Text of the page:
Launch day for Gail McGarva’s lerret Littlesea. Those Boat Building Academy folks certainly know how to organise a party!
Gail McGarva’s lerret named Littlesea was launched at Lyme with all due ceremony on the 31st July, during the town’s Lifeboat Fortnight. Vera, the last seaworthy original lerret built in 1923 and the model for the new boat, was in attendance, along with two local racing gigs and what from the photos looks like half the town.
The lerret is a boat wholly native to Lyme Bay going back to 1682, and is a beautiful beamy double-ended clinker vessel of 17ft, built in elm on oak. Designed to be launched and landed from the area’s steeply-shelving stony beaches, lerrets have remained virtually unchanged from their beginning.
Although primarily used for mackerel fishing, lerrets also earned such respect for their seaworthiness that in the early 19th century the newly formed RNLI adopted two for service as lifeboats. Archive material recounting their stories of saving lives at sea is said to be extensive and quite remarkable, and Littlesea was launched during Lifeboat Fortnight in order to celebrate the connection.
As an earlier post about the project explained, Gail was awarded a scholarship to build a lerret from the Queen Elizabeth Scholarship Trust, funded by the Royal Warrant Holders Association.
Gail built this boat by eye – that is, without designer drawings – under the mentorship of Roy Gollop,one of the last remaining boatbuilders in Dorset with this particular skill.
Littlesea is to be actively used as a training boat to enable young people to gain confidence at sea,develop their rowing skills and work together as team.
The new lerret and procession, complete with an oar salute from Lyme Regis Gig Club, journeyed from the Boat Building Academy,which housed the building of the boat, to the harbour slipway. The boat bearers and rowers were dressed in Sunday best of white shirts and waistcoats in a deliberate echo of boatyard launches of the past, and were accompanied by a brass band.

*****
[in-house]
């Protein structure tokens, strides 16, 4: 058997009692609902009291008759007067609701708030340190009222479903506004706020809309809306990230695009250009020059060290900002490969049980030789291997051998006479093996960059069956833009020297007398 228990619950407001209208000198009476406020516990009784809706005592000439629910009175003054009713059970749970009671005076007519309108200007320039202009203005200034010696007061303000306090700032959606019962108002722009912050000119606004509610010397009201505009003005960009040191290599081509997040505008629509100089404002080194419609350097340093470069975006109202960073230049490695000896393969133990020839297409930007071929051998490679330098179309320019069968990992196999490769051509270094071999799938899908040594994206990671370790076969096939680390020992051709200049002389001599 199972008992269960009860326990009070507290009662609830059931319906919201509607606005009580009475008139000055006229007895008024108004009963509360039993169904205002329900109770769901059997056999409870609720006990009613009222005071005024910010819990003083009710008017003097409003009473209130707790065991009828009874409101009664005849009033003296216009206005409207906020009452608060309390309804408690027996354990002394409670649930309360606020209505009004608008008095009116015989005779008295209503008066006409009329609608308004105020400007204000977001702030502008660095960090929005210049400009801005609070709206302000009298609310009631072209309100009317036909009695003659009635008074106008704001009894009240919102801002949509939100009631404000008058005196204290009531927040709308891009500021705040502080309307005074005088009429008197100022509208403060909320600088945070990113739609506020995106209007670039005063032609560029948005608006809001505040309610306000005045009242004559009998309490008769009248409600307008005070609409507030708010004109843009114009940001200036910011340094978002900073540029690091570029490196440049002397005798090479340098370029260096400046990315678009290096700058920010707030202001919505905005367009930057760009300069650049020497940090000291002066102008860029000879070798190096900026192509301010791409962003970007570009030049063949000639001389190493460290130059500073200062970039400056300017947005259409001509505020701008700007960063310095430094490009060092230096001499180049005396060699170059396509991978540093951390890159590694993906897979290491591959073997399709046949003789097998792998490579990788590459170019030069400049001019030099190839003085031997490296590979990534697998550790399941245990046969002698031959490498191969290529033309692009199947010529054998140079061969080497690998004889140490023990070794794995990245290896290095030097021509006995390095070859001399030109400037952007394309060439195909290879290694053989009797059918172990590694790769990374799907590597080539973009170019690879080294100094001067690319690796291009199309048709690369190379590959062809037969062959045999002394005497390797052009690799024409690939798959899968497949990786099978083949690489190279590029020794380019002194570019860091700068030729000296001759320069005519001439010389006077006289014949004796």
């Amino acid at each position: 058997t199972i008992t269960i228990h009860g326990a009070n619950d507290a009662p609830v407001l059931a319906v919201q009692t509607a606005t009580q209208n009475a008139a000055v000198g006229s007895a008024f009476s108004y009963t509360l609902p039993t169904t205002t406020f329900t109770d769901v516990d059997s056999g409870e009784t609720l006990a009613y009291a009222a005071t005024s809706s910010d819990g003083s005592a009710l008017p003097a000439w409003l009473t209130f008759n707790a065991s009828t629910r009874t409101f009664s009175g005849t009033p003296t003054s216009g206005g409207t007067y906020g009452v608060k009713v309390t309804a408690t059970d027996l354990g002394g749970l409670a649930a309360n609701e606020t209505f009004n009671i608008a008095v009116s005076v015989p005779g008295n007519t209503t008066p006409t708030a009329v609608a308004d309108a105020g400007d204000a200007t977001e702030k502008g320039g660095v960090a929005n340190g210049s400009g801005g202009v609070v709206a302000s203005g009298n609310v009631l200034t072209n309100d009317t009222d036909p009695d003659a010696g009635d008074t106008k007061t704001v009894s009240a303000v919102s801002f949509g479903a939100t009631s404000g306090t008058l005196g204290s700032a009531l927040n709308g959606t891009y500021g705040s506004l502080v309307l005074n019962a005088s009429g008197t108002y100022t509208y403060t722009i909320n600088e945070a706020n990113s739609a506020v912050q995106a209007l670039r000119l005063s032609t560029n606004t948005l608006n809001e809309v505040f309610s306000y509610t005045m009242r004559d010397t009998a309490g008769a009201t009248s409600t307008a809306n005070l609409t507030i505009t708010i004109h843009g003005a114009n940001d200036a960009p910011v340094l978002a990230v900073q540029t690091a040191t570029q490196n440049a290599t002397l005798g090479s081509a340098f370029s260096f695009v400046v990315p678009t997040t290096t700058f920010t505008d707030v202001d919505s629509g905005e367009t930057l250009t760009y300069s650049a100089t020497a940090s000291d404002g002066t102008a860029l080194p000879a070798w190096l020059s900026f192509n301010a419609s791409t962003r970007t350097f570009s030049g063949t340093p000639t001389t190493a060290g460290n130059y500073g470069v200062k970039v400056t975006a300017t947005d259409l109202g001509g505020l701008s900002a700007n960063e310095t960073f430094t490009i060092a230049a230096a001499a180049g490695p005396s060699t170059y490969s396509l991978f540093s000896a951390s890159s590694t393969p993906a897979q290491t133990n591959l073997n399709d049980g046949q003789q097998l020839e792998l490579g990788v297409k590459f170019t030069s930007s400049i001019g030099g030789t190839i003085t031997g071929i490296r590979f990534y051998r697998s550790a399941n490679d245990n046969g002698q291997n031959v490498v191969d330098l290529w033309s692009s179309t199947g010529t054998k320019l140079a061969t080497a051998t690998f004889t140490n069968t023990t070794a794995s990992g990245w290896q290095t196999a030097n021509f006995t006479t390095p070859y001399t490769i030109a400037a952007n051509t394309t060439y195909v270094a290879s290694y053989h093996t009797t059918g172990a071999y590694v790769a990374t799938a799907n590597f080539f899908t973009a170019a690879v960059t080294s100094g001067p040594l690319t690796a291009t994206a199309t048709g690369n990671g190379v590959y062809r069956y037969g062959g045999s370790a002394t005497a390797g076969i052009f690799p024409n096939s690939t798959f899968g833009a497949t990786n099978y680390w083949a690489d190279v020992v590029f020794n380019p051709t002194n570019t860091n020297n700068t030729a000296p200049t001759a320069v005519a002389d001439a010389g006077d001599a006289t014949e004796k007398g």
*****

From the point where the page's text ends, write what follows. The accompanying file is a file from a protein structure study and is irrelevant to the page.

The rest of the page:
Gail gave a speech and presented Roy with a traditional yard foreman’s bowler hat in appreciation of his guidance and support, and the new lerret was named by Queen Elizabeth Scholarship Trust president William Gunn. The boat was blessed, a local songwriter performed a song for the occasion, and the boat was then carried through an archway of Cornish pilot gig oars, scattered with sea salt for safe passage at sea and launched behind the protective arm of the harbour’s sea wall, known as the Cobb.
Littlesea was then guided out to sea by the RNLI lifeboat The Pearl of Dorset, accompanied by Vera and escorted by Lyme’s two Cornish pilot gigs,which were also build by Gail in 2008 and 2009.
Littlesea is the local name for the Fleet behind Chesil Beach, as Gail learned from 90-year old Majorie Ireland. Marjorie’s family worked the lerrets along Dorset’s shores.
There are many references to lerrets in Basil Greenhill’s Working boats of Britain: their shape and purpose and also a nice description, a drawing and photos in his Chatham directory of inshore craft.